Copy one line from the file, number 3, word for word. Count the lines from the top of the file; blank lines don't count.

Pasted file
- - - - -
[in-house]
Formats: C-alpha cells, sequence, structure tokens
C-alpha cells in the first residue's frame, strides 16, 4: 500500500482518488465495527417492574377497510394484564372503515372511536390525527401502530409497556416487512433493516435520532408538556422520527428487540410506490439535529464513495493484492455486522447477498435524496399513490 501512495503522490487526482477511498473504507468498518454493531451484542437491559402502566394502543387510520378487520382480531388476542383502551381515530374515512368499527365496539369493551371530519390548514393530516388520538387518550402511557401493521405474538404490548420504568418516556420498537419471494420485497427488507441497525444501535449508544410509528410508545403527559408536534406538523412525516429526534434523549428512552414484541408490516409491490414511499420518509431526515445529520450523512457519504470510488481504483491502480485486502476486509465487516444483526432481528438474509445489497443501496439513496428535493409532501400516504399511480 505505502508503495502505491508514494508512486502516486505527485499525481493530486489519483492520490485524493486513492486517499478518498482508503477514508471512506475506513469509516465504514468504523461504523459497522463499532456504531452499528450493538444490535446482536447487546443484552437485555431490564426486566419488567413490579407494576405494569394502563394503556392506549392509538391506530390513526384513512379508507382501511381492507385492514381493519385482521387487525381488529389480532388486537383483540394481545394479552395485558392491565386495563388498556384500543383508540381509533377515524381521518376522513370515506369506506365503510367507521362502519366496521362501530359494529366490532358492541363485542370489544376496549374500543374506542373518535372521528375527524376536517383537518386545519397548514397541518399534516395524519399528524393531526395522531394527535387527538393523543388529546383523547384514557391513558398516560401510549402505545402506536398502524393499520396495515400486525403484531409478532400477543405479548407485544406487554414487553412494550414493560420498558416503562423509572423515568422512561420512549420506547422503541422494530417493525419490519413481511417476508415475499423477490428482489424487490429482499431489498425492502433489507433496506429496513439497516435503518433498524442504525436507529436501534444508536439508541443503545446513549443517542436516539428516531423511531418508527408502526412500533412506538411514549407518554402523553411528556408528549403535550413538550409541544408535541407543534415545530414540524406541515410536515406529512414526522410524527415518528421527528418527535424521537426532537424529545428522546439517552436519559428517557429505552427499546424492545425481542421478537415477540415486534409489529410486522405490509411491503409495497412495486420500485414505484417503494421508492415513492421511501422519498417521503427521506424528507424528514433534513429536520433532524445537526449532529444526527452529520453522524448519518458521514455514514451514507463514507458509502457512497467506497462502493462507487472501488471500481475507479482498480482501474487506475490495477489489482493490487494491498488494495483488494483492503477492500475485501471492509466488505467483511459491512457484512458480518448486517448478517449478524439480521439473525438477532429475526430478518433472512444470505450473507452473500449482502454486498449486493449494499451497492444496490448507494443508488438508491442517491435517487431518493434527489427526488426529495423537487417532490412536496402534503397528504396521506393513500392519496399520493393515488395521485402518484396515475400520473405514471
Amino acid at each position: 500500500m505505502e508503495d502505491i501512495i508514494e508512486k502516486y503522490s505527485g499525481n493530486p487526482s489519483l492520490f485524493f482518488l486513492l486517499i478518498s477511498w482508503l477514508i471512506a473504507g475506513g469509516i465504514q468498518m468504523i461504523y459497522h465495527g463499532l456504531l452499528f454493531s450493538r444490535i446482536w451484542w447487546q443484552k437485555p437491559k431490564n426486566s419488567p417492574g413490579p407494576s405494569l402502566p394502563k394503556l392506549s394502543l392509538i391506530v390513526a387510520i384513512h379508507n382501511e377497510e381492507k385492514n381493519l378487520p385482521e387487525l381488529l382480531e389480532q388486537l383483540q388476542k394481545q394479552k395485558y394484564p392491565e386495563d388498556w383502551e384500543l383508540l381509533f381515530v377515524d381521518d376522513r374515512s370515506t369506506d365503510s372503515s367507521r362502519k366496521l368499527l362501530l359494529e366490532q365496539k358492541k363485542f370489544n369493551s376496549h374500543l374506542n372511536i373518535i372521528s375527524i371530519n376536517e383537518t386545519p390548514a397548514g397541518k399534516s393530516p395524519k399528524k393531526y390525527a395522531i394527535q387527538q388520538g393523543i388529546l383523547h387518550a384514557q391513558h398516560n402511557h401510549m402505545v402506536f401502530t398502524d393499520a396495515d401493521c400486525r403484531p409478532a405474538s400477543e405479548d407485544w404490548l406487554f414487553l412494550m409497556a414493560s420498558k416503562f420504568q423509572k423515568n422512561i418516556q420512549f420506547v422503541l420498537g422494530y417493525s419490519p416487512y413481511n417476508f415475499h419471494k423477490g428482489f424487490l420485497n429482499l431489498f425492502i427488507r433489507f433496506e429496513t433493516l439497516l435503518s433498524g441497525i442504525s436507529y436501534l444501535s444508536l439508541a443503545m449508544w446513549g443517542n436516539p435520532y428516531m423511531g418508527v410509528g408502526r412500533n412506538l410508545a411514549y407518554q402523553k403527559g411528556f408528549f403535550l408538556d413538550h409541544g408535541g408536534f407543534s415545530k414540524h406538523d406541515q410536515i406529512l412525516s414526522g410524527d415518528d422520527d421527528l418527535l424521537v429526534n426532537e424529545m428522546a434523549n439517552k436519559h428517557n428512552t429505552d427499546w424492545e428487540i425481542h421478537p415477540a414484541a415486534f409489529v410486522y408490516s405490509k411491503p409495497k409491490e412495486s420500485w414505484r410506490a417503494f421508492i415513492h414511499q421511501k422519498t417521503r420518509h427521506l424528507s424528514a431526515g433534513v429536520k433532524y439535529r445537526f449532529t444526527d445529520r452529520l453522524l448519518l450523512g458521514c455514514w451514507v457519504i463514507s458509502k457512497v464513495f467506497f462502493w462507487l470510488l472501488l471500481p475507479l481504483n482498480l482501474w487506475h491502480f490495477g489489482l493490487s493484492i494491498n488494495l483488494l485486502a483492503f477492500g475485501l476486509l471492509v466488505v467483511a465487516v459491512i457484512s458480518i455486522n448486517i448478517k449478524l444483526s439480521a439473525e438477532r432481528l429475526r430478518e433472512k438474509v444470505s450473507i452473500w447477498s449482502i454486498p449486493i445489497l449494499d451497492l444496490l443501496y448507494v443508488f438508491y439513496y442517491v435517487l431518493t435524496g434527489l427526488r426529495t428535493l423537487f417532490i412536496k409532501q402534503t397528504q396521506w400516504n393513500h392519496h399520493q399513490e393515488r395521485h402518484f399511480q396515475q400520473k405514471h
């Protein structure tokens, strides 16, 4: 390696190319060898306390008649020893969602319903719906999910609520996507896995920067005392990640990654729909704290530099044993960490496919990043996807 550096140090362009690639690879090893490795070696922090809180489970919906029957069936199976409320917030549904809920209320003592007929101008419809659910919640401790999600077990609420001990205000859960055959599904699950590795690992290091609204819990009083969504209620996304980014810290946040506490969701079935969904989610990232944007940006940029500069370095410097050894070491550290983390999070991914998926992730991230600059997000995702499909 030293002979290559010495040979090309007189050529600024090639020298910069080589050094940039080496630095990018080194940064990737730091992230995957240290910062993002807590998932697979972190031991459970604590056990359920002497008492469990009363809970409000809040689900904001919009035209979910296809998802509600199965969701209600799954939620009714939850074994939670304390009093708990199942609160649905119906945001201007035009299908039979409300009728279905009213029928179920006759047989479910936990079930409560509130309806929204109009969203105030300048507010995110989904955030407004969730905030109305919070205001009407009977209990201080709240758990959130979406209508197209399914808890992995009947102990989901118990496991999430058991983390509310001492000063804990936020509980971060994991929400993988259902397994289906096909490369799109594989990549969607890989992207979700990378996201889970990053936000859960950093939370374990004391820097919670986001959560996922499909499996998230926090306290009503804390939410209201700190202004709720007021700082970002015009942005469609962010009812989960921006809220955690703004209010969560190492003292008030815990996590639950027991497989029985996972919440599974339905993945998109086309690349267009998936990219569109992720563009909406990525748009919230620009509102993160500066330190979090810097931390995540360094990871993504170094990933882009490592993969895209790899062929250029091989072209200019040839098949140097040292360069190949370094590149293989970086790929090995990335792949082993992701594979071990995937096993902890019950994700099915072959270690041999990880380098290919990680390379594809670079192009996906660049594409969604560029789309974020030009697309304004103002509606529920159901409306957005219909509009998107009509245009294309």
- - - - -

C-alpha cells in the first residue's frame, strides 16, 4: 500500500482518488465495527417492574377497510394484564372503515372511536390525527401502530409497556416487512433493516435520532408538556422520527428487540410506490439535529464513495493484492455486522447477498435524496399513490 501512495503522490487526482477511498473504507468498518454493531451484542437491559402502566394502543387510520378487520382480531388476542383502551381515530374515512368499527365496539369493551371530519390548514393530516388520538387518550402511557401493521405474538404490548420504568418516556420498537419471494420485497427488507441497525444501535449508544410509528410508545403527559408536534406538523412525516429526534434523549428512552414484541408490516409491490414511499420518509431526515445529520450523512457519504470510488481504483491502480485486502476486509465487516444483526432481528438474509445489497443501496439513496428535493409532501400516504399511480 505505502508503495502505491508514494508512486502516486505527485499525481493530486489519483492520490485524493486513492486517499478518498482508503477514508471512506475506513469509516465504514468504523461504523459497522463499532456504531452499528450493538444490535446482536447487546443484552437485555431490564426486566419488567413490579407494576405494569394502563394503556392506549392509538391506530390513526384513512379508507382501511381492507385492514381493519385482521387487525381488529389480532388486537383483540394481545394479552395485558392491565386495563388498556384500543383508540381509533377515524381521518376522513370515506369506506365503510367507521362502519366496521362501530359494529366490532358492541363485542370489544376496549374500543374506542373518535372521528375527524376536517383537518386545519397548514397541518399534516395524519399528524393531526395522531394527535387527538393523543388529546383523547384514557391513558398516560401510549402505545402506536398502524393499520396495515400486525403484531409478532400477543405479548407485544406487554414487553412494550414493560420498558416503562423509572423515568422512561420512549420506547422503541422494530417493525419490519413481511417476508415475499423477490428482489424487490429482499431489498425492502433489507433496506429496513439497516435503518433498524442504525436507529436501534444508536439508541443503545446513549443517542436516539428516531423511531418508527408502526412500533412506538411514549407518554402523553411528556408528549403535550413538550409541544408535541407543534415545530414540524406541515410536515406529512414526522410524527415518528421527528418527535424521537426532537424529545428522546439517552436519559428517557429505552427499546424492545425481542421478537415477540415486534409489529410486522405490509411491503409495497412495486420500485414505484417503494421508492415513492421511501422519498417521503427521506424528507424528514433534513429536520433532524445537526449532529444526527452529520453522524448519518458521514455514514451514507463514507458509502457512497467506497462502493462507487472501488471500481475507479482498480482501474487506475490495477489489482493490487494491498488494495483488494483492503477492500475485501471492509466488505467483511459491512457484512458480518448486517448478517449478524439480521439473525438477532429475526430478518433472512444470505450473507452473500449482502454486498449486493449494499451497492444496490448507494443508488438508491442517491435517487431518493434527489427526488426529495423537487417532490412536496402534503397528504396521506393513500392519496399520493393515488395521485402518484396515475400520473405514471